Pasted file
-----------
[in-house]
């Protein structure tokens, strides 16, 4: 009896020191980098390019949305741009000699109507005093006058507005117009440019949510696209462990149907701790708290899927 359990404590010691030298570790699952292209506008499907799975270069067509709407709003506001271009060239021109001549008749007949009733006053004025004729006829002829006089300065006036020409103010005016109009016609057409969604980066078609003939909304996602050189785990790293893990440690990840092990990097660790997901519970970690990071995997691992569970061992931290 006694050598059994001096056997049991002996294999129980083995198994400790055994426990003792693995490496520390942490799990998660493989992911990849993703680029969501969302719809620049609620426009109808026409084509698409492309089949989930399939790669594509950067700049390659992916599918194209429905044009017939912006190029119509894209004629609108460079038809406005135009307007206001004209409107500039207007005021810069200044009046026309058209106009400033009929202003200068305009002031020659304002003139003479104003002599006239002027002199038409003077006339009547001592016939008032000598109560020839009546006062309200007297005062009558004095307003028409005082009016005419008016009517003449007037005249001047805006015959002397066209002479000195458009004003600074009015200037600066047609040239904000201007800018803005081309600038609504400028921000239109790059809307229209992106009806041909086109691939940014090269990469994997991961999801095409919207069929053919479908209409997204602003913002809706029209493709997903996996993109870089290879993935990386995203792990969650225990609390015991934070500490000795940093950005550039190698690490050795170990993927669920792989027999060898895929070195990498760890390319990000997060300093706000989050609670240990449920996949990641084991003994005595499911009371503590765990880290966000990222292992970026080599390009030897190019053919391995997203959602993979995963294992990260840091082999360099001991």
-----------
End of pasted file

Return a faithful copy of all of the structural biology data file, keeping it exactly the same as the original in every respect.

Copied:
[in-house]
């Protein structure tokens, strides 16, 4: 009896020191980098390019949305741009000699109507005093006058507005117009440019949510696209462990149907701790708290899927 359990404590010691030298570790699952292209506008499907799975270069067509709407709003506001271009060239021109001549008749007949009733006053004025004729006829002829006089300065006036020409103010005016109009016609057409969604980066078609003939909304996602050189785990790293893990440690990840092990990097660790997901519970970690990071995997691992569970061992931290 006694050598059994001096056997049991002996294999129980083995198994400790055994426990003792693995490496520390942490799990998660493989992911990849993703680029969501969302719809620049609620426009109808026409084509698409492309089949989930399939790669594509950067700049390659992916599918194209429905044009017939912006190029119509894209004629609108460079038809406005135009307007206001004209409107500039207007005021810069200044009046026309058209106009400033009929202003200068305009002031020659304002003139003479104003002599006239002027002199038409003077006339009547001592016939008032000598109560020839009546006062309200007297005062009558004095307003028409005082009016005419008016009517003449007037005249001047805006015959002397066209002479000195458009004003600074009015200037600066047609040239904000201007800018803005081309600038609504400028921000239109790059809307229209992106009806041909086109691939940014090269990469994997991961999801095409919207069929053919479908209409997204602003913002809706029209493709997903996996993109870089290879993935990386995203792990969650225990609390015991934070500490000795940093950005550039190698690490050795170990993927669920792989027999060898895929070195990498760890390319990000997060300093706000989050609670240990449920996949990641084991003994005595499911009371503590765990880290966000990222292992970026080599390009030897190019053919391995997203959602993979995963294992990260840091082999360099001991």